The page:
It was the Wu Tang Clan that, more than three decades ago, captured the current spirit of college athletics: Cash rules everything around me. C.R.E.A.M. Get the money.
Cash, television money and football. That’s what rules — not tradition, not geography, not the desires of fans and not the sanctity of the Olympic sports administrators say are important. Football and money are driving the train, which is why college athletics is mired in the hypocrisy that is conference realignment.
Let’s not hear any more about limits to NIL rights. Let’s not hear more about guardrails or regulations. Not when college presidents are unencumbered by any regulations when it comes to chasing dollars. Not when we have the threat of a breakup of a the Pac-12 because of money. Not when we have trustees and the president of Florida State saber-rattling about leaving their conference because they don’t make enough money.
Let’s not hear any more about college athletes, young enough to go to war for their country, not being old enough to participate in a free and open market. The same free market concept that college presidents and commissioners are using to chase more dollars.
Big Ten expected to approve Oregon, Washington as new members
We hear about the value of other sports, the importance of academics. And yet the Big Ten, as it now gets set to gobble up Oregon and Washington — its third and fourth Pac-12 schools — has not yet invited Stanford, the best in the nation at all sports. Nor is the Big Ten rushing to pick up Cal, an elite academic institution (as is Stanford). Perhaps the Big Ten eventually takes those two schools. But not making them a priority right away, slotting them fifth and sixth on its West Coast wish list, shows what the game is really about.
Realignment is threatening to end rivalries, minimize traditions and reward a smaller group of football powers while rendering others to obscurity. Sorry, Oregon State, Washington State and whoever else. Them’s the breaks. If the ACC breaks up down the line, sorry to anyone left out, but you’re part of a larger marketplace, and if you’re left without a seat at the big table when the music stops, then that’s tough. This is a marketplace. A free and open marketplace for schools and conferences, who are acting in their own best interests.
And nobody is in charge. We saw that most starkly in the 2020 play-or-don’t-play mess, and it’s continued with realignment. It’s everybody for themselves. There is no commissioner of college sports doing what is right for college athletics as a whole. There is an NCAA, which has a president whose only job now, it appears, is to lobby Congress for a law that regulates NIL rights.
But not realignment.
They’d have more credibility on NIL regulation if their own actions showed consistency. Rushing for the money in realignment, choosing that over tradition and the travel needs of “student-athletes,” prioritizing football over all over sports, doesn’t show that consistency. Athletes being paid threatens the sanctity of college sports, but forming super leagues driven by television dollars doesn’t?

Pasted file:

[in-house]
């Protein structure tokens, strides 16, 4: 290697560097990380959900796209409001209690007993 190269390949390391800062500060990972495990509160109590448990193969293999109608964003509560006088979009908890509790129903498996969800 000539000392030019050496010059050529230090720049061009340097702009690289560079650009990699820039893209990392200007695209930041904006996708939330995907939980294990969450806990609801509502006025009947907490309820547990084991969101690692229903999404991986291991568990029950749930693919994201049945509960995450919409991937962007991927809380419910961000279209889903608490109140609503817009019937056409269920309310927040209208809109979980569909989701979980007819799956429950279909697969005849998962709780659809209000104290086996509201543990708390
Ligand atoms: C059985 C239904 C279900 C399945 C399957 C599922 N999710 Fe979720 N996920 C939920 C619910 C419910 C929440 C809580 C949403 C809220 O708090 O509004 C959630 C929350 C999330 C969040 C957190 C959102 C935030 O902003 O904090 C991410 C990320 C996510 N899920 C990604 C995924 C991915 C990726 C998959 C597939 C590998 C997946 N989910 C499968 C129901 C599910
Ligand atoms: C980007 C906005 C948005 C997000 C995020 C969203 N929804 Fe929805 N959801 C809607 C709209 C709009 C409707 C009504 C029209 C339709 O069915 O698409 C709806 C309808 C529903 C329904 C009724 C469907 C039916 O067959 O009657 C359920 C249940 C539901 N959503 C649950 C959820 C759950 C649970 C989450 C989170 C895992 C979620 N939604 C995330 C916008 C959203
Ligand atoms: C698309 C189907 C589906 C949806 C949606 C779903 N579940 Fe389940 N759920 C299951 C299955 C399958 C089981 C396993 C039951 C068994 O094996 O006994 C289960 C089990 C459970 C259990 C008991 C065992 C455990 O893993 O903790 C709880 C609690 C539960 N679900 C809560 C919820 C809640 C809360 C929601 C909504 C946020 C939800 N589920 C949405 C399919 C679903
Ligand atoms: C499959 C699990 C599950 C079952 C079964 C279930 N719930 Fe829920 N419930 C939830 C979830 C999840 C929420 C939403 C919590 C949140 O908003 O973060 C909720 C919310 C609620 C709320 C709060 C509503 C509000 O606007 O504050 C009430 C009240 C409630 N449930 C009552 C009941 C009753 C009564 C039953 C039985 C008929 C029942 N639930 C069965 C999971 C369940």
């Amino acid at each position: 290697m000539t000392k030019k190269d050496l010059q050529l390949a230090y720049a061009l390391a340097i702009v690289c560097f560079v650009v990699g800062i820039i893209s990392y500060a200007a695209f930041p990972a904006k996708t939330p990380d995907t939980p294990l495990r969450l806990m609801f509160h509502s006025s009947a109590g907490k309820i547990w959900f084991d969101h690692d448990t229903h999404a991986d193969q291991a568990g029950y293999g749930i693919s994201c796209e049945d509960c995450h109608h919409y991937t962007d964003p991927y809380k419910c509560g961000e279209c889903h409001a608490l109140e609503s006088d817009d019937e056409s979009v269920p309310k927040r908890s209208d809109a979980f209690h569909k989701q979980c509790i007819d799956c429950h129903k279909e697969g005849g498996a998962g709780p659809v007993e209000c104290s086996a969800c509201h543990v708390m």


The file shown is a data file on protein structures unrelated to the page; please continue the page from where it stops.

Yes, the current state of NIL rights, the mish-mash of state laws, is the Wild West. But so is realignment.
There is something special about college sports, different from the pros, and that should be protected. But if what was special about it was the players weren’t paid, then that was un-American and not worth protecting. Or at least everybody in the business shouldn’t have been paid. Once the coaches, administrators and schools could participate in a free and open market, so should have the athletes.
(And by the way you can safely assume many were already handsomely paid under the table. So pretending that NIL being used as a recruiting inducement is a new problem, or a problem at all, is hilarious.)
Here is what is legitimately special about college sports: Regionalism, and that any school can field a team if it likes, any school can use sports as the front door to its university, something to brag about, something to unify. There is still something quaint and endearing about it. Go to a field hockey, track or any other non-revenue event and you see authentic college sports. Even on the revenue side, go to a major college football or basketball game and you see what should be protected: The passion, the sense of pride and belonging to something bigger. That hasn’t been lost the last few years with players suddenly having NIL rights. College sports is still special and worth protecting.
But what’s driving realignment isn’t regionalism or a desire to spread the good of sports fairly around the country. It’s money. And college presidents and the NCAA cannot go to Congress now and with any credibility ask for limits on what athletes can get.
Money for me, not for thee?
Nope. As Wu Tang Clan put it: Get the money. Dollar dollar bill, y’all.
(Photo: Jeffrey Brown / Icon Sportswire via Getty Images)